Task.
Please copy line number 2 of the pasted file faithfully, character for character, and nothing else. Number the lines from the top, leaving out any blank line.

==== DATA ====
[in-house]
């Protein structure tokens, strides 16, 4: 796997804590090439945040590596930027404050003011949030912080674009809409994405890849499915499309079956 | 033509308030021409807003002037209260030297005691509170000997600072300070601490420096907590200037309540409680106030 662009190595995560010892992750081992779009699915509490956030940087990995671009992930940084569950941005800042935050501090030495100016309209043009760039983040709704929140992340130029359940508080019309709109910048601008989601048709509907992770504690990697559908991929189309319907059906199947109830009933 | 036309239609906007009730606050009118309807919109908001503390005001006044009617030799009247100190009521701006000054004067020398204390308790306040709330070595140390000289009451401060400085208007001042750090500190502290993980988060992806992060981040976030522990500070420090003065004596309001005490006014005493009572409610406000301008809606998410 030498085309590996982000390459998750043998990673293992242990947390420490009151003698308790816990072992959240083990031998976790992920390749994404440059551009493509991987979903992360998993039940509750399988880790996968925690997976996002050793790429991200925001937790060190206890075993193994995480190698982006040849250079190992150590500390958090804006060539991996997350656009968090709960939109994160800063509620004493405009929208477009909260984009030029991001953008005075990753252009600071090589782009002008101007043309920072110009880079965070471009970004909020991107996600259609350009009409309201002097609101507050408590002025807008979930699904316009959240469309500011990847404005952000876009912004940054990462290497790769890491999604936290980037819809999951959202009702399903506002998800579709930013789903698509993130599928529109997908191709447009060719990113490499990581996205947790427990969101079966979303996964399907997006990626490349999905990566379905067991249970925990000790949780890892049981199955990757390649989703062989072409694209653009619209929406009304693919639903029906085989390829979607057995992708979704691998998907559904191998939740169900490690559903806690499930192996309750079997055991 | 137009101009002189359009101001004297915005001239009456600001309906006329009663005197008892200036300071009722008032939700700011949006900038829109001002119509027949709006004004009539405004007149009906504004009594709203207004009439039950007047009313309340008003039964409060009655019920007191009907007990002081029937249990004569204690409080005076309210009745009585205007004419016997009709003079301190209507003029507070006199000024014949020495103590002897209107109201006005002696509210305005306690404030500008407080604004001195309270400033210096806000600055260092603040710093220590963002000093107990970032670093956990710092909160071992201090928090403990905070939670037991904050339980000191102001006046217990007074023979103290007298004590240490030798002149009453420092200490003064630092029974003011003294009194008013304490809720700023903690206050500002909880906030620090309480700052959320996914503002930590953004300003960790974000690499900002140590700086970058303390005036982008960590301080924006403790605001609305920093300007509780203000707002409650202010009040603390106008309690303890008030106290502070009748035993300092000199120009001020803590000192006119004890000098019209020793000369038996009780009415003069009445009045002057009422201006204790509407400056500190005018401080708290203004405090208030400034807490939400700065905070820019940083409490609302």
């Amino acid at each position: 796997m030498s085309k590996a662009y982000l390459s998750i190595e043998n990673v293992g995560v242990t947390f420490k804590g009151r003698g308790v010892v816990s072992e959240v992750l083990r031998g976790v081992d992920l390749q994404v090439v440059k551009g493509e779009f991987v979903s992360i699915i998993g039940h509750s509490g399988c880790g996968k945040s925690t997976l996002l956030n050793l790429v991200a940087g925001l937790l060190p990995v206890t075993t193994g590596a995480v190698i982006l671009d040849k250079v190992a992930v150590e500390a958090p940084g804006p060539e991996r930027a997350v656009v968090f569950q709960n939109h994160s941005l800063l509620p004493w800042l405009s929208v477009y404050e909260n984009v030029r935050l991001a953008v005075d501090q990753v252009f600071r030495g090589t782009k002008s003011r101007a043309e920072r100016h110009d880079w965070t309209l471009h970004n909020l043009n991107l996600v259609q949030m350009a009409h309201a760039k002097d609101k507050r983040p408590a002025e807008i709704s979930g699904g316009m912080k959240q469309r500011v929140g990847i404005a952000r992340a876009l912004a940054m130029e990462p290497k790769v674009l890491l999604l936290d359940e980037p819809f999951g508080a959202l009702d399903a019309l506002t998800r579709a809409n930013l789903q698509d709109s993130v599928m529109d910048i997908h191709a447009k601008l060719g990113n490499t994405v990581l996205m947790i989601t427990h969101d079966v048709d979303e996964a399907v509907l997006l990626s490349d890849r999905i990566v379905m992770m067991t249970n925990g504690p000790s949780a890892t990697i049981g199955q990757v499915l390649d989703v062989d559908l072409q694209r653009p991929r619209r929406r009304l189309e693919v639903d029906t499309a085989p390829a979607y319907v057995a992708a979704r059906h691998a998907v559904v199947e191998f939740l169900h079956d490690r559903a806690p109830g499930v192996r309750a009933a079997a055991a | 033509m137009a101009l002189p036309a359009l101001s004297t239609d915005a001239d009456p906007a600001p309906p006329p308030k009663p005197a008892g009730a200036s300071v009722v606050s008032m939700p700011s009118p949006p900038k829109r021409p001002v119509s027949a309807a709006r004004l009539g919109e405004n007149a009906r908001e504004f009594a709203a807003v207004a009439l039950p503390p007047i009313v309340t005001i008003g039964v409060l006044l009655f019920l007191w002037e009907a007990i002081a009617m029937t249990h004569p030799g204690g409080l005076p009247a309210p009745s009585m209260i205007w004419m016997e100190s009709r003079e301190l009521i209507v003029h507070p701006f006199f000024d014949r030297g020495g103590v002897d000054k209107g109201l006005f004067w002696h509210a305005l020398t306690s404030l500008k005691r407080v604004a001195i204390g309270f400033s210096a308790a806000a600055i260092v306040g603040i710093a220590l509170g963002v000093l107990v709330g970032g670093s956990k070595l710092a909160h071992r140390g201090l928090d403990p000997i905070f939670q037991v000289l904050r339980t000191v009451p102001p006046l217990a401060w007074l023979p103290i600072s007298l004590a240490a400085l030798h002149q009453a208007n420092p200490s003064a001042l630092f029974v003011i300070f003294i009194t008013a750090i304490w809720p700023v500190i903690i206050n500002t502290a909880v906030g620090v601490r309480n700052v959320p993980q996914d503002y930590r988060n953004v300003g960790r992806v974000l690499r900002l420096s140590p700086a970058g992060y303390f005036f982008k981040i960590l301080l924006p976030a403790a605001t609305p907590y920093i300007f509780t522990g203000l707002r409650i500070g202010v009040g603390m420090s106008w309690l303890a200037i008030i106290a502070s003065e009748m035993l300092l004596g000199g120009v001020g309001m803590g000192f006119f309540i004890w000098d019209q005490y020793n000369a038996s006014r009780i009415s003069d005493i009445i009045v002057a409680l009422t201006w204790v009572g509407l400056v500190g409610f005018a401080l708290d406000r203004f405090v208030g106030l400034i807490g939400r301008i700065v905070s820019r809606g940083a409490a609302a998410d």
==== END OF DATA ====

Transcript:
């Protein structure tokens, strides 16, 4: 796997804590090439945040590596930027404050003011949030912080674009809409994405890849499915499309079956 | 033509308030021409807003002037209260030297005691509170000997600072300070601490420096907590200037309540409680106030 662009190595995560010892992750081992779009699915509490956030940087990995671009992930940084569950941005800042935050501090030495100016309209043009760039983040709704929140992340130029359940508080019309709109910048601008989601048709509907992770504690990697559908991929189309319907059906199947109830009933 | 036309239609906007009730606050009118309807919109908001503390005001006044009617030799009247100190009521701006000054004067020398204390308790306040709330070595140390000289009451401060400085208007001042750090500190502290993980988060992806992060981040976030522990500070420090003065004596309001005490006014005493009572409610406000301008809606998410 030498085309590996982000390459998750043998990673293992242990947390420490009151003698308790816990072992959240083990031998976790992920390749994404440059551009493509991987979903992360998993039940509750399988880790996968925690997976996002050793790429991200925001937790060190206890075993193994995480190698982006040849250079190992150590500390958090804006060539991996997350656009968090709960939109994160800063509620004493405009929208477009909260984009030029991001953008005075990753252009600071090589782009002008101007043309920072110009880079965070471009970004909020991107996600259609350009009409309201002097609101507050408590002025807008979930699904316009959240469309500011990847404005952000876009912004940054990462290497790769890491999604936290980037819809999951959202009702399903506002998800579709930013789903698509993130599928529109997908191709447009060719990113490499990581996205947790427990969101079966979303996964399907997006990626490349999905990566379905067991249970925990000790949780890892049981199955990757390649989703062989072409694209653009619209929406009304693919639903029906085989390829979607057995992708979704691998998907559904191998939740169900490690559903806690499930192996309750079997055991 | 137009101009002189359009101001004297915005001239009456600001309906006329009663005197008892200036300071009722008032939700700011949006900038829109001002119509027949709006004004009539405004007149009906504004009594709203207004009439039950007047009313309340008003039964409060009655019920007191009907007990002081029937249990004569204690409080005076309210009745009585205007004419016997009709003079301190209507003029507070006199000024014949020495103590002897209107109201006005002696509210305005306690404030500008407080604004001195309270400033210096806000600055260092603040710093220590963002000093107990970032670093956990710092909160071992201090928090403990905070939670037991904050339980000191102001006046217990007074023979103290007298004590240490030798002149009453420092200490003064630092029974003011003294009194008013304490809720700023903690206050500002909880906030620090309480700052959320996914503002930590953004300003960790974000690499900002140590700086970058303390005036982008960590301080924006403790605001609305920093300007509780203000707002409650202010009040603390106008309690303890008030106290502070009748035993300092000199120009001020803590000192006119004890000098019209020793000369038996009780009415003069009445009045002057009422201006204790509407400056500190005018401080708290203004405090208030400034807490939400700065905070820019940083409490609302």